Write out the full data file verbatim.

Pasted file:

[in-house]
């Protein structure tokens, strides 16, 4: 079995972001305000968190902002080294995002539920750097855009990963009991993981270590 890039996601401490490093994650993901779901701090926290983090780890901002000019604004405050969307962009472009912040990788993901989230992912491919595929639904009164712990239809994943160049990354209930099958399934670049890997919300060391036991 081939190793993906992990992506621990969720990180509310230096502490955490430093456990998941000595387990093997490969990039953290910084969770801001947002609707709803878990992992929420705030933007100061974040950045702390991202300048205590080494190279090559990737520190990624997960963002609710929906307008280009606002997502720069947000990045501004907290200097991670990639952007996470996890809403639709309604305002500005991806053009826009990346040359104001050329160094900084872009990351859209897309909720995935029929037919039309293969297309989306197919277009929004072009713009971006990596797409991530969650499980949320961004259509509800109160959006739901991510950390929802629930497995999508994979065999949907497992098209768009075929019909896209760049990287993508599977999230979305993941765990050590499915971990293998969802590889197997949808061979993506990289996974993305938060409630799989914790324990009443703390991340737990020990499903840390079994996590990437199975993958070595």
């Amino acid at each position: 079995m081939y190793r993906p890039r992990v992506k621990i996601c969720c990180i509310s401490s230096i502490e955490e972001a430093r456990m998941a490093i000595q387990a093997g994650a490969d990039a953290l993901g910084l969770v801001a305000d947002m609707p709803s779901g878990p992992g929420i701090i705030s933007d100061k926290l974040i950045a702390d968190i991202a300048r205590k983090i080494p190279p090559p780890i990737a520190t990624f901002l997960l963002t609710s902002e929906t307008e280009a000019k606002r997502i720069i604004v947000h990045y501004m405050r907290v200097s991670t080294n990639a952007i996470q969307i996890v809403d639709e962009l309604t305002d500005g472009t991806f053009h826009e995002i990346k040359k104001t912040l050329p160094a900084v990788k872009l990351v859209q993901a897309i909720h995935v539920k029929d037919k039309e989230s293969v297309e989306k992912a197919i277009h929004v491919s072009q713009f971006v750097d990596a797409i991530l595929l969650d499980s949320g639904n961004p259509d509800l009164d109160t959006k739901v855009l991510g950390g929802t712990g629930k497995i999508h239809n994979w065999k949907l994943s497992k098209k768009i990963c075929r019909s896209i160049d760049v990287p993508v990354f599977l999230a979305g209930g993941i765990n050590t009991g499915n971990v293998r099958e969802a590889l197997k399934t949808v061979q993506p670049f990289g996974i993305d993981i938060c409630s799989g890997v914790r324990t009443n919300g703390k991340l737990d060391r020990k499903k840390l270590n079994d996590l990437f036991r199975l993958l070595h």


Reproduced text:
[in-house]
């Protein structure tokens, strides 16, 4: 079995972001305000968190902002080294995002539920750097855009990963009991993981270590 890039996601401490490093994650993901779901701090926290983090780890901002000019604004405050969307962009472009912040990788993901989230992912491919595929639904009164712990239809994943160049990354209930099958399934670049890997919300060391036991 081939190793993906992990992506621990969720990180509310230096502490955490430093456990998941000595387990093997490969990039953290910084969770801001947002609707709803878990992992929420705030933007100061974040950045702390991202300048205590080494190279090559990737520190990624997960963002609710929906307008280009606002997502720069947000990045501004907290200097991670990639952007996470996890809403639709309604305002500005991806053009826009990346040359104001050329160094900084872009990351859209897309909720995935029929037919039309293969297309989306197919277009929004072009713009971006990596797409991530969650499980949320961004259509509800109160959006739901991510950390929802629930497995999508994979065999949907497992098209768009075929019909896209760049990287993508599977999230979305993941765990050590499915971990293998969802590889197997949808061979993506990289996974993305938060409630799989914790324990009443703390991340737990020990499903840390079994996590990437199975993958070595």
């Amino acid at each position: 079995m081939y190793r993906p890039r992990v992506k621990i996601c969720c990180i509310s401490s230096i502490e955490e972001a430093r456990m998941a490093i000595q387990a093997g994650a490969d990039a953290l993901g910084l969770v801001a305000d947002m609707p709803s779901g878990p992992g929420i701090i705030s933007d100061k926290l974040i950045a702390d968190i991202a300048r205590k983090i080494p190279p090559p780890i990737a520190t990624f901002l997960l963002t609710s902002e929906t307008e280009a000019k606002r997502i720069i604004v947000h990045y501004m405050r907290v200097s991670t080294n990639a952007i996470q969307i996890v809403d639709e962009l309604t305002d500005g472009t991806f053009h826009e995002i990346k040359k104001t912040l050329p160094a900084v990788k872009l990351v859209q993901a897309i909720h995935v539920k029929d037919k039309e989230s293969v297309e989306k992912a197919i277009h929004v491919s072009q713009f971006v750097d990596a797409i991530l595929l969650d499980s949320g639904n961004p259509d509800l009164d109160t959006k739901v855009l991510g950390g929802t712990g629930k497995i999508h239809n994979w065999k949907l994943s497992k098209k768009i990963c075929r019909s896209i160049d760049v990287p993508v990354f599977l999230a979305g209930g993941i765990n050590t009991g499915n971990v293998r099958e969802a590889l197997k399934t949808v061979q993506p670049f990289g996974i993305d993981i938060c409630s799989g890997v914790r324990t009443n919300g703390k991340l737990d060391r020990k499903k840390l270590n079994d996590l990437f036991r199975l993958l070595h």